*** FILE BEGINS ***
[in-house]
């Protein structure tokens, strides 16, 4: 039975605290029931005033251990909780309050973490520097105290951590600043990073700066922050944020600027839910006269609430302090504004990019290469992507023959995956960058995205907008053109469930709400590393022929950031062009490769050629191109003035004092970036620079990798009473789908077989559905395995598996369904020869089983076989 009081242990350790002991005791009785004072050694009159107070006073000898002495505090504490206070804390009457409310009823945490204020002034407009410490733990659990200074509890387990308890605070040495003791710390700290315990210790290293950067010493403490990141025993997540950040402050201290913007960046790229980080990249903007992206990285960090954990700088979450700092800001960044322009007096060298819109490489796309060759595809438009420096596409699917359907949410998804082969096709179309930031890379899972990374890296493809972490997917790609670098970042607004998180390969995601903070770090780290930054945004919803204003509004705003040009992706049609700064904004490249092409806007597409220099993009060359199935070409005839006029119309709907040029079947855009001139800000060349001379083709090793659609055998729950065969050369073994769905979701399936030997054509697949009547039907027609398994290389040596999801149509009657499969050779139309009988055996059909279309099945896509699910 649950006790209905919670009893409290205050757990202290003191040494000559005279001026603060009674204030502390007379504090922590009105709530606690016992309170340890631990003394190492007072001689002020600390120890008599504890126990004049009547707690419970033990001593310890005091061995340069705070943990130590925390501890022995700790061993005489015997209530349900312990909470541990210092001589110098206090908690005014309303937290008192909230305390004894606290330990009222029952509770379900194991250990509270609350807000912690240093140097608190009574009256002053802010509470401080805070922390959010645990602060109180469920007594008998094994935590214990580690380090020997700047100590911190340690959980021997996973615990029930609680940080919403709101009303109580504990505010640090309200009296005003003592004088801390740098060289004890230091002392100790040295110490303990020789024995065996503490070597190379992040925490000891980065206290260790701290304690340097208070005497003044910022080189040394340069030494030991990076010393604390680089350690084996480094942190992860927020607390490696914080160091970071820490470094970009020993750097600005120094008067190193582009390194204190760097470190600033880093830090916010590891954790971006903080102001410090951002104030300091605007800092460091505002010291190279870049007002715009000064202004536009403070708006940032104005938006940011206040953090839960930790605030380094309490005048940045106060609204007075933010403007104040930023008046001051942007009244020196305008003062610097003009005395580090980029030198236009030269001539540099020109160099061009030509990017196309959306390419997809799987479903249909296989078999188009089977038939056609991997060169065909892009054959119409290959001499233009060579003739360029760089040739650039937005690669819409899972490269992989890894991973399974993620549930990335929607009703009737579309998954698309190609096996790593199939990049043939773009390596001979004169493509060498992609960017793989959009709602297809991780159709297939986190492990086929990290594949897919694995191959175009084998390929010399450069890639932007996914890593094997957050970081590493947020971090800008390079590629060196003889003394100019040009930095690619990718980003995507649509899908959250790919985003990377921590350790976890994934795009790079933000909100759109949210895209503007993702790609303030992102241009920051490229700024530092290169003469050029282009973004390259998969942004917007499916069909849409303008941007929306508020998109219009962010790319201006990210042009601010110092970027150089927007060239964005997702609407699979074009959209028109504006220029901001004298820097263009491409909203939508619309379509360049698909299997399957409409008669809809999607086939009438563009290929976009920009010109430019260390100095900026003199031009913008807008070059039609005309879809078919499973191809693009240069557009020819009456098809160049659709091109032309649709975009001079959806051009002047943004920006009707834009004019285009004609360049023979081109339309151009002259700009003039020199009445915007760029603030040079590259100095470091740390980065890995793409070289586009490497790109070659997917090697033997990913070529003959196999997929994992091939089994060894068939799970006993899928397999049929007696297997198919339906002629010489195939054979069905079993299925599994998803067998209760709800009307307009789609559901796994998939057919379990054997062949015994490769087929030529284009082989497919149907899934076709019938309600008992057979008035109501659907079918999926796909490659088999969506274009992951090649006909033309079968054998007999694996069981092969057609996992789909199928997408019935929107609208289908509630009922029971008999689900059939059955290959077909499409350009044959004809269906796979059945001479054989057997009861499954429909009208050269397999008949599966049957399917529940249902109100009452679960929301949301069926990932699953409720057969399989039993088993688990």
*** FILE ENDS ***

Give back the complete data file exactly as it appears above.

[in-house]
């Protein structure tokens, strides 16, 4: 039975605290029931005033251990909780309050973490520097105290951590600043990073700066922050944020600027839910006269609430302090504004990019290469992507023959995956960058995205907008053109469930709400590393022929950031062009490769050629191109003035004092970036620079990798009473789908077989559905395995598996369904020869089983076989 009081242990350790002991005791009785004072050694009159107070006073000898002495505090504490206070804390009457409310009823945490204020002034407009410490733990659990200074509890387990308890605070040495003791710390700290315990210790290293950067010493403490990141025993997540950040402050201290913007960046790229980080990249903007992206990285960090954990700088979450700092800001960044322009007096060298819109490489796309060759595809438009420096596409699917359907949410998804082969096709179309930031890379899972990374890296493809972490997917790609670098970042607004998180390969995601903070770090780290930054945004919803204003509004705003040009992706049609700064904004490249092409806007597409220099993009060359199935070409005839006029119309709907040029079947855009001139800000060349001379083709090793659609055998729950065969050369073994769905979701399936030997054509697949009547039907027609398994290389040596999801149509009657499969050779139309009988055996059909279309099945896509699910 649950006790209905919670009893409290205050757990202290003191040494000559005279001026603060009674204030502390007379504090922590009105709530606690016992309170340890631990003394190492007072001689002020600390120890008599504890126990004049009547707690419970033990001593310890005091061995340069705070943990130590925390501890022995700790061993005489015997209530349900312990909470541990210092001589110098206090908690005014309303937290008192909230305390004894606290330990009222029952509770379900194991250990509270609350807000912690240093140097608190009574009256002053802010509470401080805070922390959010645990602060109180469920007594008998094994935590214990580690380090020997700047100590911190340690959980021997996973615990029930609680940080919403709101009303109580504990505010640090309200009296005003003592004088801390740098060289004890230091002392100790040295110490303990020789024995065996503490070597190379992040925490000891980065206290260790701290304690340097208070005497003044910022080189040394340069030494030991990076010393604390680089350690084996480094942190992860927020607390490696914080160091970071820490470094970009020993750097600005120094008067190193582009390194204190760097470190600033880093830090916010590891954790971006903080102001410090951002104030300091605007800092460091505002010291190279870049007002715009000064202004536009403070708006940032104005938006940011206040953090839960930790605030380094309490005048940045106060609204007075933010403007104040930023008046001051942007009244020196305008003062610097003009005395580090980029030198236009030269001539540099020109160099061009030509990017196309959306390419997809799987479903249909296989078999188009089977038939056609991997060169065909892009054959119409290959001499233009060579003739360029760089040739650039937005690669819409899972490269992989890894991973399974993620549930990335929607009703009737579309998954698309190609096996790593199939990049043939773009390596001979004169493509060498992609960017793989959009709602297809991780159709297939986190492990086929990290594949897919694995191959175009084998390929010399450069890639932007996914890593094997957050970081590493947020971090800008390079590629060196003889003394100019040009930095690619990718980003995507649509899908959250790919985003990377921590350790976890994934795009790079933000909100759109949210895209503007993702790609303030992102241009920051490229700024530092290169003469050029282009973004390259998969942004917007499916069909849409303008941007929306508020998109219009962010790319201006990210042009601010110092970027150089927007060239964005997702609407699979074009959209028109504006220029901001004298820097263009491409909203939508619309379509360049698909299997399957409409008669809809999607086939009438563009290929976009920009010109430019260390100095900026003199031009913008807008070059039609005309879809078919499973191809693009240069557009020819009456098809160049659709091109032309649709975009001079959806051009002047943004920006009707834009004019285009004609360049023979081109339309151009002259700009003039020199009445915007760029603030040079590259100095470091740390980065890995793409070289586009490497790109070659997917090697033997990913070529003959196999997929994992091939089994060894068939799970006993899928397999049929007696297997198919339906002629010489195939054979069905079993299925599994998803067998209760709800009307307009789609559901796994998939057919379990054997062949015994490769087929030529284009082989497919149907899934076709019938309600008992057979008035109501659907079918999926796909490659088999969506274009992951090649006909033309079968054998007999694996069981092969057609996992789909199928997408019935929107609208289908509630009922029971008999689900059939059955290959077909499409350009044959004809269906796979059945001479054989057997009861499954429909009208050269397999008949599966049957399917529940249902109100009452679960929301949301069926990932699953409720057969399989039993088993688990």